175 killed in four months of ethnic violence

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News Desk

As many as 175 people have been killed, 1,118 injured, and 33 are still missing since ethnic violence broke out in Manipur on May 3, the state’s police has said. Ninety-six unclaimed bodies are lying unclaimed in morgues, it said.

The state government released some key statistics on the impact of violence in the northeastern state, which has continued for over four months despite the state and union government’s attempts to restore normalcy.

At least 5,172 cases of arson have been reported, which includes 4,786 houses and 386 religious places (254 churches and 132 temples). Around 5,668 weapons have been looted from the state armoury since the beginning of the violence. Of this, security forces have recovered 1,329. Another 15,050 ammunition and 400 bombs were recovered.

Security forces have destroyed at least 360 illegal bunkers in the state, the data said.

The barricades set up between Phougakchao Ikhai and Kangvai villages — covering the about one-kilometre stretch along the Imphal-Churachandpur road — were also removed on Thursday. The barricades served as a boundary of a “buffer zone” between the hills and the valley, manned by security forces, to ensure that people from the warring Meitei and Kuki communities do not cross over and engage in violence.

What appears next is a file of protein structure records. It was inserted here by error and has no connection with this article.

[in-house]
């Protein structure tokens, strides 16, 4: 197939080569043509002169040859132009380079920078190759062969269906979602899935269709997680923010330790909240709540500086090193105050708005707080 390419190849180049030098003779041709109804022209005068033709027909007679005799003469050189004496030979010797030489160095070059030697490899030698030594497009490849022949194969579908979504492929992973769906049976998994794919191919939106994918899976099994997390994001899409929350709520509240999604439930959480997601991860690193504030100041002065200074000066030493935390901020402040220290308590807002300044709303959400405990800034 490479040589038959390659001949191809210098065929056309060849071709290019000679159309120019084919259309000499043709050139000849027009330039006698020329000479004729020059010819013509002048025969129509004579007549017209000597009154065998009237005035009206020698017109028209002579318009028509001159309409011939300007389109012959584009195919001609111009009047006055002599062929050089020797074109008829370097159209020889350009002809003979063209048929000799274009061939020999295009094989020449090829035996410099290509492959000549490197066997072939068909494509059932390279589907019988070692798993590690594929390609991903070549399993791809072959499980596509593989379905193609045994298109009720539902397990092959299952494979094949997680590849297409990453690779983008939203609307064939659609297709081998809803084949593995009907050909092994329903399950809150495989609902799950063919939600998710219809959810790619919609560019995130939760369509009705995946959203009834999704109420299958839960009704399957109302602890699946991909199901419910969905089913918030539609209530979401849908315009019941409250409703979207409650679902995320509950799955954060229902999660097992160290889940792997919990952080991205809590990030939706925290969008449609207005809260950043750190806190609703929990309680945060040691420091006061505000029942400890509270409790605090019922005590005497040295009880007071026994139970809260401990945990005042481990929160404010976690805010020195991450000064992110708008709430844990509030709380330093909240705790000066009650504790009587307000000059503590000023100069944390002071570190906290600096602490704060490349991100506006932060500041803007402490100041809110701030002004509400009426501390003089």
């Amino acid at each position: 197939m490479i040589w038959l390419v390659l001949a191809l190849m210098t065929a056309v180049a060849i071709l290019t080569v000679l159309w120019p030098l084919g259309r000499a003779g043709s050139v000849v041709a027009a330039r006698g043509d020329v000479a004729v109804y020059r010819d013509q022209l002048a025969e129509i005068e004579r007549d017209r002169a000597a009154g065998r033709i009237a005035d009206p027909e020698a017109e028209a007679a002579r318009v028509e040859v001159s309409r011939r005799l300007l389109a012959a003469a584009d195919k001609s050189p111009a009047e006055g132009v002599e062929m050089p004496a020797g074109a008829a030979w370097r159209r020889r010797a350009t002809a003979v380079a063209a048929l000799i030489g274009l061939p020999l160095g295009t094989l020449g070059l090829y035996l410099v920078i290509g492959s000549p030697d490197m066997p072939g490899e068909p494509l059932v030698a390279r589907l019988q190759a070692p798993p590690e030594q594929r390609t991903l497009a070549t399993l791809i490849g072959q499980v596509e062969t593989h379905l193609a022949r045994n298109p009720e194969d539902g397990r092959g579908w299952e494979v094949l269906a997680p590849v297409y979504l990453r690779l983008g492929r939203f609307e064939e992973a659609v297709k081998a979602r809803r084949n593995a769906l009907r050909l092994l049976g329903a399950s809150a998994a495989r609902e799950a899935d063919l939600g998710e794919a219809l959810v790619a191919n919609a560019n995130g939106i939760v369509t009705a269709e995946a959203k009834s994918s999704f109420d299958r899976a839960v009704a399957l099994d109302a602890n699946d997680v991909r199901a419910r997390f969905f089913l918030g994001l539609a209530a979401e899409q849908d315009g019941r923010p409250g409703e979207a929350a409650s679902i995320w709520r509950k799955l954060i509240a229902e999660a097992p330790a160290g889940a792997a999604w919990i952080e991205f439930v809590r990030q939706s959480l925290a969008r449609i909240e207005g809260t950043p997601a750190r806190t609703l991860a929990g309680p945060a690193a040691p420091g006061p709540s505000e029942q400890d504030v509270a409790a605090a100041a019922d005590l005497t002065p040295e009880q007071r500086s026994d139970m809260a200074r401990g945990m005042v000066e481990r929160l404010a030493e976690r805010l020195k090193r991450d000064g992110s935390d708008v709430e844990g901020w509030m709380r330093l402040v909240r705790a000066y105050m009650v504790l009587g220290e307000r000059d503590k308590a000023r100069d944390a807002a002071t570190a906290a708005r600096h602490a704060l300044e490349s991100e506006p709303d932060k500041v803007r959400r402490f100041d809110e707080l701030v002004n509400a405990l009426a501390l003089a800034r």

Meanwhile, the Manipur High Court has now admitted a public interest litigation (PIL) filed by the International Meiteis Forum (IMF) that seeks to “quash” the fact-finding report published by the Editors’ Guild of India on the ethnic violence in the state. The PIL also requested for directions barring the use of the said report by any authority or agency looking into the conflict.

Meiteis account for about 53 percent of Manipur’s population and live mostly in the Imphal valley, while tribals, including Nagas and Kukis, constitute 40 percent and reside mostly in the hill districts.

A ‘Tribal Solidarity March’ organised on May 3 in the hill districts to protest against the majority Meitei community’s demand for Scheduled Tribe status snowballed into full-blown ethnic conflict, leaving thousands displaced.

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